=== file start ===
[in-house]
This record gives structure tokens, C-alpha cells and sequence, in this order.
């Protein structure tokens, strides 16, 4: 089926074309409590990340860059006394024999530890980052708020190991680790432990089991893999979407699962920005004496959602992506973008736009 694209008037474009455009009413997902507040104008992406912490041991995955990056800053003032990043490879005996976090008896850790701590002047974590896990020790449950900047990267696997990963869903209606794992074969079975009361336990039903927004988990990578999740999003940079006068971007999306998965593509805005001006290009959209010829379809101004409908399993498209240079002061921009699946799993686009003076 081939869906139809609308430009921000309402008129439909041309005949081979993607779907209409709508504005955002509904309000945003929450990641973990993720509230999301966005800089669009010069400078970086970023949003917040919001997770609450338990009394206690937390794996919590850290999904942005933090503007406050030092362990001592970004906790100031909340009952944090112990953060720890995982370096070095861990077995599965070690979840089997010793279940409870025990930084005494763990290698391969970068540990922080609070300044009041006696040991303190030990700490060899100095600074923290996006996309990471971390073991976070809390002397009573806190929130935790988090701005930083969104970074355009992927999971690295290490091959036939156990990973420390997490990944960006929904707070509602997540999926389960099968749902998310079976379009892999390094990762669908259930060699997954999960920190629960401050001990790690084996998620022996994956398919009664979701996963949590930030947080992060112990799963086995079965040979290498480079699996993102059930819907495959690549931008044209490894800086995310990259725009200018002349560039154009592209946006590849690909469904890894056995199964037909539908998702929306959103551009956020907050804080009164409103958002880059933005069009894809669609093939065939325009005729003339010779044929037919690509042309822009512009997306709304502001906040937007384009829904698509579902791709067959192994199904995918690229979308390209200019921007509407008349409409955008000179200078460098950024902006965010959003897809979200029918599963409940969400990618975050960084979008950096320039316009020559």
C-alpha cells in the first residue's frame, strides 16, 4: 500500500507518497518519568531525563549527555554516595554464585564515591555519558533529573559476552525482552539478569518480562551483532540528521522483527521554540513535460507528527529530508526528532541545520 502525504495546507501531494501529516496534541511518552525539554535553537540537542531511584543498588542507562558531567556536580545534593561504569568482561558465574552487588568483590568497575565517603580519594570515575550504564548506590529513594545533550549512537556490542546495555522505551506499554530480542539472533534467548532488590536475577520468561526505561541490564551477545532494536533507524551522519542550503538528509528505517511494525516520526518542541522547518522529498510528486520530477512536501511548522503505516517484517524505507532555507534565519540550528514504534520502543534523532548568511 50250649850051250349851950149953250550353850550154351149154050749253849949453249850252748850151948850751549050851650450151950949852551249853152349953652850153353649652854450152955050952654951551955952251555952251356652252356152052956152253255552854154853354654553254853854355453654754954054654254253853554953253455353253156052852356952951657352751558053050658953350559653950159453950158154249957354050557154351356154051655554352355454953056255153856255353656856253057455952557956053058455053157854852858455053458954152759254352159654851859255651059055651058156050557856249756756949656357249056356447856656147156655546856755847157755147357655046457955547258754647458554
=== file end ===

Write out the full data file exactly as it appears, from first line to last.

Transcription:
[in-house]
This record gives structure tokens, C-alpha cells and sequence, in this order.
């Protein structure tokens, strides 16, 4: 089926074309409590990340860059006394024999530890980052708020190991680790432990089991893999979407699962920005004496959602992506973008736009 694209008037474009455009009413997902507040104008992406912490041991995955990056800053003032990043490879005996976090008896850790701590002047974590896990020790449950900047990267696997990963869903209606794992074969079975009361336990039903927004988990990578999740999003940079006068971007999306998965593509805005001006290009959209010829379809101004409908399993498209240079002061921009699946799993686009003076 081939869906139809609308430009921000309402008129439909041309005949081979993607779907209409709508504005955002509904309000945003929450990641973990993720509230999301966005800089669009010069400078970086970023949003917040919001997770609450338990009394206690937390794996919590850290999904942005933090503007406050030092362990001592970004906790100031909340009952944090112990953060720890995982370096070095861990077995599965070690979840089997010793279940409870025990930084005494763990290698391969970068540990922080609070300044009041006696040991303190030990700490060899100095600074923290996006996309990471971390073991976070809390002397009573806190929130935790988090701005930083969104970074355009992927999971690295290490091959036939156990990973420390997490990944960006929904707070509602997540999926389960099968749902998310079976379009892999390094990762669908259930060699997954999960920190629960401050001990790690084996998620022996994956398919009664979701996963949590930030947080992060112990799963086995079965040979290498480079699996993102059930819907495959690549931008044209490894800086995310990259725009200018002349560039154009592209946006590849690909469904890894056995199964037909539908998702929306959103551009956020907050804080009164409103958002880059933005069009894809669609093939065939325009005729003339010779044929037919690509042309822009512009997306709304502001906040937007384009829904698509579902791709067959192994199904995918690229979308390209200019921007509407008349409409955008000179200078460098950024902006965010959003897809979200029918599963409940969400990618975050960084979008950096320039316009020559």
C-alpha cells in the first residue's frame, strides 16, 4: 500500500507518497518519568531525563549527555554516595554464585564515591555519558533529573559476552525482552539478569518480562551483532540528521522483527521554540513535460507528527529530508526528532541545520 502525504495546507501531494501529516496534541511518552525539554535553537540537542531511584543498588542507562558531567556536580545534593561504569568482561558465574552487588568483590568497575565517603580519594570515575550504564548506590529513594545533550549512537556490542546495555522505551506499554530480542539472533534467548532488590536475577520468561526505561541490564551477545532494536533507524551522519542550503538528509528505517511494525516520526518542541522547518522529498510528486520530477512536501511548522503505516517484517524505507532555507534565519540550528514504534520502543534523532548568511 50250649850051250349851950149953250550353850550154351149154050749253849949453249850252748850151948850751549050851650450151950949852551249853152349953652850153353649652854450152955050952654951551955952251555952251356652252356152052956152253255552854154853354654553254853854355453654754954054654254253853554953253455353253156052852356952951657352751558053050658953350559653950159453950158154249957354050557154351356154051655554352355454953056255153856255353656856253057455952557956053058455053157854852858455053458954152759254352159654851859255651059055651058156050557856249756756949656357249056356447856656147156655546856755847157755147357655046457955547258754647458554